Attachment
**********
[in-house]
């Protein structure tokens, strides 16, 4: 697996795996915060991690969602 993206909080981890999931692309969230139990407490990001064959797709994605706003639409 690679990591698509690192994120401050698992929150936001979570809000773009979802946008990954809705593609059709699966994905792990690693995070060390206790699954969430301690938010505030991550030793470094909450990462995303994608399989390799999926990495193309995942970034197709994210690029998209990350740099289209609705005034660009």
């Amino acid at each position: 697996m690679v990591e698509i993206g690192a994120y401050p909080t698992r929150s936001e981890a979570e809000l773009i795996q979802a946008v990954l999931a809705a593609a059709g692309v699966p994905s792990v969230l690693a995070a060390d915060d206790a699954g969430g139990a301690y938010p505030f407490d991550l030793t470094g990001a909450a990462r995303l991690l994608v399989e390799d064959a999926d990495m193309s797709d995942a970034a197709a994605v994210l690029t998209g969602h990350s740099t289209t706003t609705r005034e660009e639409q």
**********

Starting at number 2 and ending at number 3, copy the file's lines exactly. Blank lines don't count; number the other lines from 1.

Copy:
């Protein structure tokens, strides 16, 4: 697996795996915060991690969602 993206909080981890999931692309969230139990407490990001064959797709994605706003639409 690679990591698509690192994120401050698992929150936001979570809000773009979802946008990954809705593609059709699966994905792990690693995070060390206790699954969430301690938010505030991550030793470094909450990462995303994608399989390799999926990495193309995942970034197709994210690029998209990350740099289209609705005034660009």
């Amino acid at each position: 697996m690679v990591e698509i993206g690192a994120y401050p909080t698992r929150s936001e981890a979570e809000l773009i795996q979802a946008v990954l999931a809705a593609a059709g692309v699966p994905s792990v969230l690693a995070a060390d915060d206790a699954g969430g139990a301690y938010p505030f407490d991550l030793t470094g990001a909450a990462r995303l991690l994608v399989e390799d064959a999926d990495m193309s797709d995942a970034a197709a994605v994210l690029t998209g969602h990350s740099t289209t706003t609705r005034e660009e639409q």